The attractive carved design element known as the “Barley Twist” enjoyed a revival in the late 19th and early 20th centuries (as shown in the wooden candlesticks, above). But the use of this design element is thousands of years old. They were originally called “Solomonic Columns” and are believed to have been used in the Temple of Jerusalem, over 500 years before the time of Christ. During Constantine’s reign as Roman Emperor (306 – 336 AD), he is said to have brought a pair of Solomonic Columns to Rome to be used in the old Basilica of St. Peter. During the late Middle Ages, Renaissance, and Jacobean periods, the Barley Twist became very popular in furniture design. On of the most impressive existing examples of Solomonic Columns is in the enormous and incredible baldacchino over the high alter of St. Peter’s Basilica in the Vatican. Made of bronze (in 1623-34), this Baroque work of art by Gian Lorenzo Bernini stands over the tomb of the first pope, St. Peter.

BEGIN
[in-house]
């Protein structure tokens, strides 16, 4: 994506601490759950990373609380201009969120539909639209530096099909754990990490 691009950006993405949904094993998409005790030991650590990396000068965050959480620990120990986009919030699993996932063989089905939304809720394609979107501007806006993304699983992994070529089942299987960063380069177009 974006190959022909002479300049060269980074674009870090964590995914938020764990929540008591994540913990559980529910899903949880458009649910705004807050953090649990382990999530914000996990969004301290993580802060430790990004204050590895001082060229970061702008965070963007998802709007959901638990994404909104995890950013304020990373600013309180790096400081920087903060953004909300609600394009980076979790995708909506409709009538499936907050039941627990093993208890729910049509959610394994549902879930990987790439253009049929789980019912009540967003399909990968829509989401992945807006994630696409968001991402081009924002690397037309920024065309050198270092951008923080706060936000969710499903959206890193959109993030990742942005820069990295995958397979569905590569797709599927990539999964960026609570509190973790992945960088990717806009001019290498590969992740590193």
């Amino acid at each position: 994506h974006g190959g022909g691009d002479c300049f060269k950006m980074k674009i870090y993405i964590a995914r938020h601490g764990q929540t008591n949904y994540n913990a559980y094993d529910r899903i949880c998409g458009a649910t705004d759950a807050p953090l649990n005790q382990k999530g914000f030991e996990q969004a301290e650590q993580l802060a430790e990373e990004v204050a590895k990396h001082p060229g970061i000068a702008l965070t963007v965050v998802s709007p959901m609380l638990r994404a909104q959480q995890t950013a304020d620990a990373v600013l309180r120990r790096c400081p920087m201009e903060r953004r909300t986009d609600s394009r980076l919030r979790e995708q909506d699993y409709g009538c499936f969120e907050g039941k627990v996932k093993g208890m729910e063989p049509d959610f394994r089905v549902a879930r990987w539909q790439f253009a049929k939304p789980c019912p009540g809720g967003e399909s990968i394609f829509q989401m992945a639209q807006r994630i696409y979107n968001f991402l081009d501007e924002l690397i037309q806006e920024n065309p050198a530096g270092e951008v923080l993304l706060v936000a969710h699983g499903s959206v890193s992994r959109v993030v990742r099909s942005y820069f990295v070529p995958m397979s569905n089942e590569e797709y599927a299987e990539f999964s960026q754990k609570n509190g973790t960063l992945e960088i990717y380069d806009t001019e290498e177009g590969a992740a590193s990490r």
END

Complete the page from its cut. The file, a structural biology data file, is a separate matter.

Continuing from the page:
Today’s common name, “Barley Twist,” comes from a Renaissance treat made of barley and sugar. The twisted candies were enjoyed by children at fairs or on special occasions.